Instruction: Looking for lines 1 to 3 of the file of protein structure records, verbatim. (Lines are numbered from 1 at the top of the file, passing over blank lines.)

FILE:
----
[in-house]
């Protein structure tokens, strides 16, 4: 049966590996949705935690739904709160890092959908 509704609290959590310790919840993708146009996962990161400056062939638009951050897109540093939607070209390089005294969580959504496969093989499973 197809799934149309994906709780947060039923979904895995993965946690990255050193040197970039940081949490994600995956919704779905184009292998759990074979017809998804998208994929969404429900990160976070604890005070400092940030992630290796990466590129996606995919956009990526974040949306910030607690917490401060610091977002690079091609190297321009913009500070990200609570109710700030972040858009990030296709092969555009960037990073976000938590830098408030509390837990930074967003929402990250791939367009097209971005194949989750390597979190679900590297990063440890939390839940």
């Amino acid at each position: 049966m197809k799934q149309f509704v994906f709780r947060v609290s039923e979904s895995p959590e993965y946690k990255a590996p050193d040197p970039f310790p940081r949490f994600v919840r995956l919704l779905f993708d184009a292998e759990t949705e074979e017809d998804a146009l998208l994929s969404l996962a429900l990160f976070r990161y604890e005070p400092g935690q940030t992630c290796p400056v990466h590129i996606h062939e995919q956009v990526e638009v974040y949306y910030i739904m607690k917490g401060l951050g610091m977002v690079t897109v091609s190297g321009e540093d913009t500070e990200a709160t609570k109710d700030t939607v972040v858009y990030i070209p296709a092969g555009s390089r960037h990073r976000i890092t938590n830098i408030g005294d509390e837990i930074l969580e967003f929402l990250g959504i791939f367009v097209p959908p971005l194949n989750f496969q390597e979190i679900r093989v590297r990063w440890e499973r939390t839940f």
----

[in-house]
């Protein structure tokens, strides 16, 4: 049966590996949705935690739904709160890092959908 509704609290959590310790919840993708146009996962990161400056062939638009951050897109540093939607070209390089005294969580959504496969093989499973 197809799934149309994906709780947060039923979904895995993965946690990255050193040197970039940081949490994600995956919704779905184009292998759990074979017809998804998208994929969404429900990160976070604890005070400092940030992630290796990466590129996606995919956009990526974040949306910030607690917490401060610091977002690079091609190297321009913009500070990200609570109710700030972040858009990030296709092969555009960037990073976000938590830098408030509390837990930074967003929402990250791939367009097209971005194949989750390597979190679900590297990063440890939390839940």
């Amino acid at each position: 049966m197809k799934q149309f509704v994906f709780r947060v609290s039923e979904s895995p959590e993965y946690k990255a590996p050193d040197p970039f310790p940081r949490f994600v919840r995956l919704l779905f993708d184009a292998e759990t949705e074979e017809d998804a146009l998208l994929s969404l996962a429900l990160f976070r990161y604890e005070p400092g935690q940030t992630c290796p400056v990466h590129i996606h062939e995919q956009v990526e638009v974040y949306y910030i739904m607690k917490g401060l951050g610091m977002v690079t897109v091609s190297g321009e540093d913009t500070e990200a709160t609570k109710d700030t939607v972040v858009y990030i070209p296709a092969g555009s390089r960037h990073r976000i890092t938590n830098i408030g005294d509390e837990i930074l969580e967003f929402l990250g959504i791939f367009v097209p959908p971005l194949n989750f496969q390597e979190i679900r093989v590297r990063w440890e499973r939390t839940f």